You probably know that posting photos of your address, driver's license, credit card or other personal information on social media is a no-no, since that data could get into the wrong hands.
But you may share sensitive details without realizing it if, perhaps, you have location services enabled. Thieves could gather data from your posts about where you live or the fact that you're currently traveling, meaning your house or apartment could be singled out for burglary.
Check your phone's settings so that you're not accidentally sharing your location with any apps, even beyond those you use for social networking. Otherwise, someone who steals or hacks your phone could gain a wealth of information about your daily patterns of behavior, which could affect your physical safety.
Finally, make it a policy to accept friend requests only from people you actually know, even on a professional networking site like LinkedIn. The more strangers you're connected to, the less control you have over where your photos or personal details end up.
4. Close Online Accounts You No Longer Use
If you have a dormant former email address or social media account, shut it down. Any data stored there—sensitive information in your emails, photos or documents you sent as attachments, for instance—could be compromised in a security breach affecting those companies.
If you decide to invest in a password management tool, spending a few hours entering your current accounts and their associated passwords will help you identify ones you don't access often. The password manager will also end up serving as a database of all your online accounts, so you can review them once or twice a year and close unused ones.
5. Steer Clear of Phishing
Phishing is a way for fraudsters to deceive you into sharing your personal information, like usernames, passwords or financial details. For instance, a scammer may send an email posing as a reputable entity like your company's IT department or a financial firm, and include a link to reset a password or update your computer's software.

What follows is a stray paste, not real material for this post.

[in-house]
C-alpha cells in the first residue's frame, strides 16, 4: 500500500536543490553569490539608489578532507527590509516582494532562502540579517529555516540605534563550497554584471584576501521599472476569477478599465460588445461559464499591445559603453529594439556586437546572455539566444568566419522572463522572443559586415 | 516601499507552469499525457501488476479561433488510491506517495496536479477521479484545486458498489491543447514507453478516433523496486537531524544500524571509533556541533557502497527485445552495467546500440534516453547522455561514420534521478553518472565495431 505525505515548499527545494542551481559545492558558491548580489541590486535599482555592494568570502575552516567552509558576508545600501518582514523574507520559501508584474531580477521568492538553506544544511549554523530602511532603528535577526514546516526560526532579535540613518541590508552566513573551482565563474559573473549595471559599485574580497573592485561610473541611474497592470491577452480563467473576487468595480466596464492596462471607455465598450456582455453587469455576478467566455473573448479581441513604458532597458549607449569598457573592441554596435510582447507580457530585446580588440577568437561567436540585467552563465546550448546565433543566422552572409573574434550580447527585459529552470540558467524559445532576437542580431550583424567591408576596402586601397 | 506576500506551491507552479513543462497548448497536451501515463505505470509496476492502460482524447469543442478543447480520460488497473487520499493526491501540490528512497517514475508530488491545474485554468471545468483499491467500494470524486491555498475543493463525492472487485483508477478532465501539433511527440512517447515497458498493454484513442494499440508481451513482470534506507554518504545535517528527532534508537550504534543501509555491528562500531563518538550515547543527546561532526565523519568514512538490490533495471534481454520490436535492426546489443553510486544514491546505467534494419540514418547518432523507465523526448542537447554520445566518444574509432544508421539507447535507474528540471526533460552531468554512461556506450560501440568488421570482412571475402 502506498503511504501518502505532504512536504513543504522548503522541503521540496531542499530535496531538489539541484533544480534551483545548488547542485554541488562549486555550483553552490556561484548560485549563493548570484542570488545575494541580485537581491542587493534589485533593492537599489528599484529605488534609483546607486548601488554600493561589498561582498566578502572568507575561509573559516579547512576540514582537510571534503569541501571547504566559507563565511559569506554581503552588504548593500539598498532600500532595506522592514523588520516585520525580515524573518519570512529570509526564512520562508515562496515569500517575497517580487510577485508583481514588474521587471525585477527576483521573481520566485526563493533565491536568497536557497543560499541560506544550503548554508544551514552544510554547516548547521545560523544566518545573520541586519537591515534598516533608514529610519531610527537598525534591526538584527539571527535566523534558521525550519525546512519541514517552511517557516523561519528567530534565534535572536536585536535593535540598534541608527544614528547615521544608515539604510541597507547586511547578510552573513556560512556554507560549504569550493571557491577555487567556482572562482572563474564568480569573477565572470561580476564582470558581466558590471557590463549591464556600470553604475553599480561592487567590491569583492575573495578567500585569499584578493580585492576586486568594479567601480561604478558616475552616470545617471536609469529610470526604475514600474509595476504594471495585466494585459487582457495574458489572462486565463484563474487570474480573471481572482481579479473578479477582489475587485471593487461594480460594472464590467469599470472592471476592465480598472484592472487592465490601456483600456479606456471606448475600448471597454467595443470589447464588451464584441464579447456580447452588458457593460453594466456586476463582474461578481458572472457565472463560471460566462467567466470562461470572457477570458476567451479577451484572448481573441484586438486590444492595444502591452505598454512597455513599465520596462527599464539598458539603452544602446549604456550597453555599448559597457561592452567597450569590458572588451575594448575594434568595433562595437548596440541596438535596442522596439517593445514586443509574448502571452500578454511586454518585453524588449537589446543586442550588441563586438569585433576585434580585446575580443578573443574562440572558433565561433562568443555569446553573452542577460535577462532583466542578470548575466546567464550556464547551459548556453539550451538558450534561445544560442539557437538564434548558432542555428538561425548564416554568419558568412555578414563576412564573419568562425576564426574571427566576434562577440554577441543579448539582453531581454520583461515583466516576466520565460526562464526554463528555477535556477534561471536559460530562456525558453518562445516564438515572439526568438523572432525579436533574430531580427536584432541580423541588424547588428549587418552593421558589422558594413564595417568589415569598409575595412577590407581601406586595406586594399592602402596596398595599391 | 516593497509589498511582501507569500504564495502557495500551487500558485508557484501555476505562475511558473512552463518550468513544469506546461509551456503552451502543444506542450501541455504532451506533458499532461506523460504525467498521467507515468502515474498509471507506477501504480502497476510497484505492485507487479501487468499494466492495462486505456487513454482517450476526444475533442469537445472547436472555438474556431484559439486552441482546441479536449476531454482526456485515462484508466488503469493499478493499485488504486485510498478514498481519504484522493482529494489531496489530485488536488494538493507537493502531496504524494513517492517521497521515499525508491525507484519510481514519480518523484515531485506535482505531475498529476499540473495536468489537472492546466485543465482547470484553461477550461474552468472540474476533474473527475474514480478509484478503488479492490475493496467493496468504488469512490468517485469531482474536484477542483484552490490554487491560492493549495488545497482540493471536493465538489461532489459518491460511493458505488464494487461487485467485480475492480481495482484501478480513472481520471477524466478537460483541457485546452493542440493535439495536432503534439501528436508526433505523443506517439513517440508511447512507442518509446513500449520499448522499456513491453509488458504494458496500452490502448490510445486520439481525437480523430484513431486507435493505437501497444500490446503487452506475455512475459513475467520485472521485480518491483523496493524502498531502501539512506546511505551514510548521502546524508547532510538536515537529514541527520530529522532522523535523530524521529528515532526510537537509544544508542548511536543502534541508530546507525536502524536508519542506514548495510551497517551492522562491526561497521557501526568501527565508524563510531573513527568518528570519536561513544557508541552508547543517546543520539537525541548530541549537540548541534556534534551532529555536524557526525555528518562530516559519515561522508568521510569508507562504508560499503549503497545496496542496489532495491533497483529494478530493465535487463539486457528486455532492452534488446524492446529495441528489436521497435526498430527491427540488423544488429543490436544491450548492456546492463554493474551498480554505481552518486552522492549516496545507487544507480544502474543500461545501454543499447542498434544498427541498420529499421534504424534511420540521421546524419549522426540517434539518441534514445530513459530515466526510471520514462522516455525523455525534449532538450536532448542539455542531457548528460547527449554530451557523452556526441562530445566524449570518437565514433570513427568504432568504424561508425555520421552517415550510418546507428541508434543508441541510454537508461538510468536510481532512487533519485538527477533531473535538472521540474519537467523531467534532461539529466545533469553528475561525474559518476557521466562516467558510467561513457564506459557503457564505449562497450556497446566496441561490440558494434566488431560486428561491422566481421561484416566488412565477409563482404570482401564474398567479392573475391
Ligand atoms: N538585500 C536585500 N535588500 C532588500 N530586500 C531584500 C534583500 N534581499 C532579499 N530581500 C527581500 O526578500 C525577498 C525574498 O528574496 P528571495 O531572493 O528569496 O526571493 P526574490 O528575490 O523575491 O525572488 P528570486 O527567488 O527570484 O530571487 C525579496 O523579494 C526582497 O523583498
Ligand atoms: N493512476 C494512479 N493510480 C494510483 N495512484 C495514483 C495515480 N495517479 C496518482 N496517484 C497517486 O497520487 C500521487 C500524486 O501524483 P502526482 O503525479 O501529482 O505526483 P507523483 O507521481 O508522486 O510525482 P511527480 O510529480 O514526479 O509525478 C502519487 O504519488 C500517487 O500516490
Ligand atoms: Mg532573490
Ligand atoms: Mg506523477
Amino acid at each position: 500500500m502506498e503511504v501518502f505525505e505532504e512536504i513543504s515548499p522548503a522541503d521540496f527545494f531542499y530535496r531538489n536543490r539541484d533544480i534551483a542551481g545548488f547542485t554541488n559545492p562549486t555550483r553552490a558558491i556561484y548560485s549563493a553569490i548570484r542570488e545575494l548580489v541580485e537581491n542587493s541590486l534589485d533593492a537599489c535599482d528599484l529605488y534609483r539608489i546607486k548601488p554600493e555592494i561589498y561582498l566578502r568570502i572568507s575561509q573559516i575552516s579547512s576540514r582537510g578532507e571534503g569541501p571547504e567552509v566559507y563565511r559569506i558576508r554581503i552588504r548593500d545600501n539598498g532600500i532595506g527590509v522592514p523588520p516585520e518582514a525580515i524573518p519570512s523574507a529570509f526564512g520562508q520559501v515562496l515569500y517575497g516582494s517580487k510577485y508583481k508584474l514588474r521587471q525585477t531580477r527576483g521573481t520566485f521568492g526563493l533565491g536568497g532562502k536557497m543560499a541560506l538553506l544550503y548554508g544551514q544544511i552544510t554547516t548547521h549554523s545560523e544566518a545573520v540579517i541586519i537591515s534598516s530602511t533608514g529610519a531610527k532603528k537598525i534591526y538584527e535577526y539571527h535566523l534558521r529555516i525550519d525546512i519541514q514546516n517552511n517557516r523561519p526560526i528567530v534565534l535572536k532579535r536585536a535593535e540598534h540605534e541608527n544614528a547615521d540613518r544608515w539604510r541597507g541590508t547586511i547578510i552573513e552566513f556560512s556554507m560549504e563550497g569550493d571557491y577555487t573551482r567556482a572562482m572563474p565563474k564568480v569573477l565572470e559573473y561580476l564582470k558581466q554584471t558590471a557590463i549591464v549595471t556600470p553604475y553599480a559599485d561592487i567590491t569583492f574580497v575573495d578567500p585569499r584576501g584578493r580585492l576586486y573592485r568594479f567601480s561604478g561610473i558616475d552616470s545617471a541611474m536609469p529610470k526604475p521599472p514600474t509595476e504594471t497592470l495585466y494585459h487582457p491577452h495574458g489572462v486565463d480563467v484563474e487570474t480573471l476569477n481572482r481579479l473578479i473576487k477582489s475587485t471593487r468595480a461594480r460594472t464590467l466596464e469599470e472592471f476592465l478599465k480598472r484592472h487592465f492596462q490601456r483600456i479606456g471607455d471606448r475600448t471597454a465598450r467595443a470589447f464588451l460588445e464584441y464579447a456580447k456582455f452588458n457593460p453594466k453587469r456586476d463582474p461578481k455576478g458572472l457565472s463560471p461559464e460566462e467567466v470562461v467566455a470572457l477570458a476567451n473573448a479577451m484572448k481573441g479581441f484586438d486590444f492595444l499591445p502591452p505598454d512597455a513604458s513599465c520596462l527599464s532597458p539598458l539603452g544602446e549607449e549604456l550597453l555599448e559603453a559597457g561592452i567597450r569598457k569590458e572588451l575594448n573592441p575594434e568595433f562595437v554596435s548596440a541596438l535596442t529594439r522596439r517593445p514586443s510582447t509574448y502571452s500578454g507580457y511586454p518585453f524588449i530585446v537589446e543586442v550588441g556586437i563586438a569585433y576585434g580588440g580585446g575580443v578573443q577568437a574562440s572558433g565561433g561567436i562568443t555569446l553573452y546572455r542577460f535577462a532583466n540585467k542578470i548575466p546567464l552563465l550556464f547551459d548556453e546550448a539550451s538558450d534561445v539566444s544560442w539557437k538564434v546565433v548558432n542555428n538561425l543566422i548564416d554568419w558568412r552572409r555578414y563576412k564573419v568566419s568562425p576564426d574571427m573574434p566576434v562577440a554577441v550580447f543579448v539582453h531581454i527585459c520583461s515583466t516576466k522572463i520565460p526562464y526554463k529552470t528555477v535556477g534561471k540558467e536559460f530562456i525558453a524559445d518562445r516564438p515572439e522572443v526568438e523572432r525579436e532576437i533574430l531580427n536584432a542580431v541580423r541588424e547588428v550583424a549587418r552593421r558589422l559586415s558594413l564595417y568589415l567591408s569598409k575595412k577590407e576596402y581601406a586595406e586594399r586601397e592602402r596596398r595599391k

But clicking the link and sharing your password or personal information will put your security at risk. Following a link in a phishing attack may install malicious software, or malware, on your device, allowing fraudsters to find personal information that could lead to identity theft. Phishing can happen via phone or text message, too, and angler phishing happens when a scammer contacts you posing as a company you've recently complained about on social media.
To avoid sharing information you shouldn't, use caution when you receive a message from someone you don't recognize with a request to click a link or take urgent action. Familiarize yourself with telltale signs of phishing scams, like spelling errors in emails, a vague salutation that doesn't include your name, and email addresses or URLs in the message that aren't quite in line with the company they're supposedly associated with.
The more information you share online, the more that can be compromised by those who don't have your best interests in mind. But stay vigilant and communicate online with a healthy amount of skepticism, and data that's private will stay that way.
Editorial Disclaimer: Opinions expressed here are author's alone, not those of any bank, credit card issuer or other company, and have not been reviewed, approved or otherwise endorsed by any of these entities. All information, including rates and fees, are accurate as of the date of publication.